American Heritage® Dictionary of the English Language, Fourth Edition
- adj. Characterized by conformity to recognized standards of propriety or morality.
- adj. Free from indelicacy; modest.
- adj. Meeting accepted standards; adequate: a decent salary.
- adj. Morally upright; respectable.
- adj. Kind or obliging: very decent of them to lend you money.
- adj. Informal Properly or modestly dressed.
Century Dictionary and Cyclopedia
- Becoming, fit, or suitable in words, behavior, dress, etc.; proper; seemly; decorous.
- Specifically Proper with regard to modesty; free from indelicacy; conformable to some standard of modesty.
- Moderate; respectable; fair; tolerable; passable; good enough: as, a decent fortune; he made a very decent appearance.
- adj. obsolete Appropriate; suitable for the circumstances.
- adj. of a person Having a suitable conformity to basic moral standards; showing integrity, fairness, or other characteristics associated with moral uprightness.
- adj. Sufficiently clothed or dressed to be seen.
- adj. Fair; good enough; okay.
- adj. Significant; substantial.
- adj. obsolete Comely; shapely; well-formed.
GNU Webster's 1913
- adj. Suitable in words, behavior, dress, or ceremony; becoming; fit; decorous; proper; seemly.
- adj. Free from immodesty or obscenity; modest.
- adj. Archaic Comely; shapely; well-formed.
- adj. Moderate, but competent; sufficient; hence, respectable; fairly good; reasonably comfortable or satisfying
- adj. decently clothed
- adj. sufficient for the purpose
- adj. according with custom or propriety
- adj. observing conventional sexual mores in speech or behavior or dress
- adv. in the right manner
- adj. conforming to conventions of sexual behavior
- adj. socially or conventionally correct; refined or virtuous
- From Middle French décent, or its source, Latin decēns, present participle of decet ("it is fitting or suitable"), from Proto-Indo-European *deke-, from base *dek- (“to take, accept, to receive, greet, be suitable”) (compare Ancient Greek δοκεῖν (dokein, "to appear, seem, think"), δέχεσθαι (dekhesthai, "to accept"); Sanskrit dacasyati ("shows honor, is gracious"), dacati ("makes offerings, bestows")). Meaning kind, pleasant is from 1902. (Wiktionary)
- Latin decēns, decent-, present participle of decēre, to be fitting; see dek- in Indo-European roots. (American Heritage® Dictionary of the English Language, Fourth Edition)
“Old alligators -- one couldn't call you men, and it's enough to make decent men squirm that you should be at large and be called by the same name -- can act like you and yet be considered respectable, but this is to show you what _decent_ women think of your likes, and their spirits are with us in armies to-night in what we are doing.”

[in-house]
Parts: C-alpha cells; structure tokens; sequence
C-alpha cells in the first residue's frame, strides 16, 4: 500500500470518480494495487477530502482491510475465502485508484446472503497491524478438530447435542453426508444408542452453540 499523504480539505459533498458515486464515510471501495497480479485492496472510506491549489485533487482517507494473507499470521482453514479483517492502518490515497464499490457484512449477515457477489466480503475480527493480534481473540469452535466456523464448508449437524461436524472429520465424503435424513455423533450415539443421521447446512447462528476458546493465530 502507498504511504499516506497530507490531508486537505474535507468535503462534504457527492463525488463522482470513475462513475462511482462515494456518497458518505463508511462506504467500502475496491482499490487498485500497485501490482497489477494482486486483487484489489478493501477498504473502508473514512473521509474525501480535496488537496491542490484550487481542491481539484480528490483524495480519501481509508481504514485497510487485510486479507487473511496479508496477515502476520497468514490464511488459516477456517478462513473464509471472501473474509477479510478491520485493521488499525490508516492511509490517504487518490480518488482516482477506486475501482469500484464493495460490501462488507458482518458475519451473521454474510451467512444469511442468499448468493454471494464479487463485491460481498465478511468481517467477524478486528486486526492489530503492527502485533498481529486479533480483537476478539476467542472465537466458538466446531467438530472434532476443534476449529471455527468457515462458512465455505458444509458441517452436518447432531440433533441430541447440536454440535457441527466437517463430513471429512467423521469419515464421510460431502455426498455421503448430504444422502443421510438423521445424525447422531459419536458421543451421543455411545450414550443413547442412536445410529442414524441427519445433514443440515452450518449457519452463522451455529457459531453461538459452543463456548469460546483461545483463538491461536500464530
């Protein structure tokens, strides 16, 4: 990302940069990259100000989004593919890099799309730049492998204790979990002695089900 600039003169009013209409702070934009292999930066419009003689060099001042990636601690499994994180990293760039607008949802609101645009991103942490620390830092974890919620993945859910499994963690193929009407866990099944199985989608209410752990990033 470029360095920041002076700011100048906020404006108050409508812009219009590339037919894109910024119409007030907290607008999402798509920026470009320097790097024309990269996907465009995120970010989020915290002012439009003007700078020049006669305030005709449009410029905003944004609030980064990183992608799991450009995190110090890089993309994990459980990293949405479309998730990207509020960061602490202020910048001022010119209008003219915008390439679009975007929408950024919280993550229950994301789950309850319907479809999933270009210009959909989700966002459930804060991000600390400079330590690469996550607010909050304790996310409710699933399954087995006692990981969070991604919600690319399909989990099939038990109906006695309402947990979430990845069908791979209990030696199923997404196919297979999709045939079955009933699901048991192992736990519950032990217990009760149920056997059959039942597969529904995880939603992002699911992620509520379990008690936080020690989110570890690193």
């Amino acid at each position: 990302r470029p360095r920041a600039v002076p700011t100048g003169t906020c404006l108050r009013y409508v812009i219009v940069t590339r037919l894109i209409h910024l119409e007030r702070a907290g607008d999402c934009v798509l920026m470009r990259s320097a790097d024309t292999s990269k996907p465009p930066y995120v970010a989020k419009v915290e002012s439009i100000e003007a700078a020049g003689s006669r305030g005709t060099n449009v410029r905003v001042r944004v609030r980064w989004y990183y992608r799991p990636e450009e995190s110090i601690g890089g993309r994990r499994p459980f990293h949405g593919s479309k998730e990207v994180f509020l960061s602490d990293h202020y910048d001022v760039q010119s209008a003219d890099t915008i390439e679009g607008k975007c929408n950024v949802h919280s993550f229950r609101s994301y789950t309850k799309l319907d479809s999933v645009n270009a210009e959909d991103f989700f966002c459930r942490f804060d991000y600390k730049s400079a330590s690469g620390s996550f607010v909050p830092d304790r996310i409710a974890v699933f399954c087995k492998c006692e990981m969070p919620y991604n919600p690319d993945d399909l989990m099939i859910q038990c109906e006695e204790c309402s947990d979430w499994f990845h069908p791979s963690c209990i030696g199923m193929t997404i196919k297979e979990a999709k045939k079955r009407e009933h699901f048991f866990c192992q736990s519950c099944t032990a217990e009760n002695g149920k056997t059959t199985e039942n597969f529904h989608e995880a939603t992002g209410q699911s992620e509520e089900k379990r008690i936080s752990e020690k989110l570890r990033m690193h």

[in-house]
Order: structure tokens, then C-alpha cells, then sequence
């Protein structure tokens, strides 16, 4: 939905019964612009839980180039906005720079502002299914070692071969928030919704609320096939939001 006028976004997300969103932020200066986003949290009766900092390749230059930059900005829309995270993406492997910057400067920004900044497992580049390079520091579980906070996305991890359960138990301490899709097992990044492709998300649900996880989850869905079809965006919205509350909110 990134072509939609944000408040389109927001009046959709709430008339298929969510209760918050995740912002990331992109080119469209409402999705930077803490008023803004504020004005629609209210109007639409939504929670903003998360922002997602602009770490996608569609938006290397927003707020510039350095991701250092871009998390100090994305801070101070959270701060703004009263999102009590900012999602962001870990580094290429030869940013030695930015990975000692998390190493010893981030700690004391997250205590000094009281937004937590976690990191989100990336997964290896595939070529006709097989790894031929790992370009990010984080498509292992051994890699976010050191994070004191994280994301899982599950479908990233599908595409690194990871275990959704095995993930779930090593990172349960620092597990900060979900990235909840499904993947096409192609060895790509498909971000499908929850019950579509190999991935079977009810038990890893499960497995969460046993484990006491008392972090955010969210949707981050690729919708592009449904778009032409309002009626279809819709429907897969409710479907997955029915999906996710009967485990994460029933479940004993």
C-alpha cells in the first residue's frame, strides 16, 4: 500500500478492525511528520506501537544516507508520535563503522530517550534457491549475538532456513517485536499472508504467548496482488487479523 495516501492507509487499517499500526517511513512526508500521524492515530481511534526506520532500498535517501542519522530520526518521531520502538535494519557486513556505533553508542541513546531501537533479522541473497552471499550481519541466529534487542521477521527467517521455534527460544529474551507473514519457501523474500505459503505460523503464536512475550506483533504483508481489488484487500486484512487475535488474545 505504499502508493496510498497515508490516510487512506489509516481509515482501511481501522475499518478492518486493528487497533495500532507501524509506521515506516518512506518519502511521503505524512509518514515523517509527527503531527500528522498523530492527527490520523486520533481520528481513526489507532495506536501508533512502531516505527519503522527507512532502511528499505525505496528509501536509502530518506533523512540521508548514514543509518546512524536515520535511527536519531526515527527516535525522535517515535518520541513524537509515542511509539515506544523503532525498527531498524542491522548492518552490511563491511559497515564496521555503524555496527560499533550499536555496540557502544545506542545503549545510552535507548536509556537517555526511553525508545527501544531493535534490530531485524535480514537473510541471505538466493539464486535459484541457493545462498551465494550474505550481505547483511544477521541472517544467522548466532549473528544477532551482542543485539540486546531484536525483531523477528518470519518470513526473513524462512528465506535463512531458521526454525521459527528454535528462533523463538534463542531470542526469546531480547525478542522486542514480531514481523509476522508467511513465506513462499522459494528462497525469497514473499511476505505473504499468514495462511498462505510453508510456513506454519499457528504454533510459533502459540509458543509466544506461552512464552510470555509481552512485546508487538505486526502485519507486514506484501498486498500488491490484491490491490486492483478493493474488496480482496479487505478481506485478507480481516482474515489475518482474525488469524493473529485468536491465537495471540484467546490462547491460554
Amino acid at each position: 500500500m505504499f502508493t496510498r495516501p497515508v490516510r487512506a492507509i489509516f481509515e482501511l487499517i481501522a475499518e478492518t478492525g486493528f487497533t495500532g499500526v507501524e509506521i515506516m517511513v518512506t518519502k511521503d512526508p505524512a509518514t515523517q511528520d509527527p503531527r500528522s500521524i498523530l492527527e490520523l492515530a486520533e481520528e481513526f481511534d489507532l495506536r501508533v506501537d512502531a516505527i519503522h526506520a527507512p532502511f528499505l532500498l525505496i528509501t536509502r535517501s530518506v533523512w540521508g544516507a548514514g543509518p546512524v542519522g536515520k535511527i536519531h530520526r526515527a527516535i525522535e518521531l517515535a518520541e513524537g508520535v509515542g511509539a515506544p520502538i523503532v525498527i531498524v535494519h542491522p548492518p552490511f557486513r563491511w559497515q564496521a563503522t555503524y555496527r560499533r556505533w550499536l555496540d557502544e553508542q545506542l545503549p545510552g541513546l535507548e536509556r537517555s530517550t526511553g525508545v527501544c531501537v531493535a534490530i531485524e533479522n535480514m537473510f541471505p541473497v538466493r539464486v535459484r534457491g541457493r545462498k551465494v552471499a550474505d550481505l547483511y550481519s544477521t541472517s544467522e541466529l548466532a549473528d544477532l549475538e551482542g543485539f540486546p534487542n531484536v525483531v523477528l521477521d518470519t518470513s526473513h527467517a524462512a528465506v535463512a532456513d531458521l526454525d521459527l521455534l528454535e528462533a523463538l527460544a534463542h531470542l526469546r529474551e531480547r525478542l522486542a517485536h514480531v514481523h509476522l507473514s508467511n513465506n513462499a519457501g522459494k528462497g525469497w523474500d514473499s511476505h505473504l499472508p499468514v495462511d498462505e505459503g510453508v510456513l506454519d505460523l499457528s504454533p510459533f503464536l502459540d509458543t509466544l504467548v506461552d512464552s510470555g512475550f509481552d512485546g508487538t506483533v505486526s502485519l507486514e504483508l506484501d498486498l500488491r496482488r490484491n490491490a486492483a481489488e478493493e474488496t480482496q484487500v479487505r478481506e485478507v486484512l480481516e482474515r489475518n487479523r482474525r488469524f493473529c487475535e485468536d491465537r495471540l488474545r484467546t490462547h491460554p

“decent people" advisedly, for those who bring this kind of suit _are decent_, wishing to act honorably and kindly, and carrying out the always difficult severing of the marriage bond with as little pain as possible.”
“Astellas, which trades at below five times its earnings before interest, has bought back about 20% of its stock in the past seven years, Mr. de Lardemelle said, and has what he called a decent pipeline of drug development.”
“People ought to be cremated in what she calls decent privacy.”
“I am glad to hear that Peter B is happy with what he call a decent organisation, its nice to know that out of the multitude of unhappy residents that at least a few are getting some service, just check this blog to see how the numbers stack up.”
“Foodfreak said... on now that's what I call a decent pastry - sounds delicious and is very pretty!”
“KOCH: And also of concern that to crack down on this insurgency, the new government is planning to bring back what it calls decent members of Saddam Hussein's army and police force.”
“In Baerlon, after her father died, her aunts had tried to make her into what they called a decent proper woman, though maybe her Aunt Miren had understood that after ten years running about the mines in boys 'clothes, it might be too late to stuff her into dresses.”
“He said I ought to insist on them having what he called decent attire.”
“Does he never paint what they call decent people?" he inquired.”
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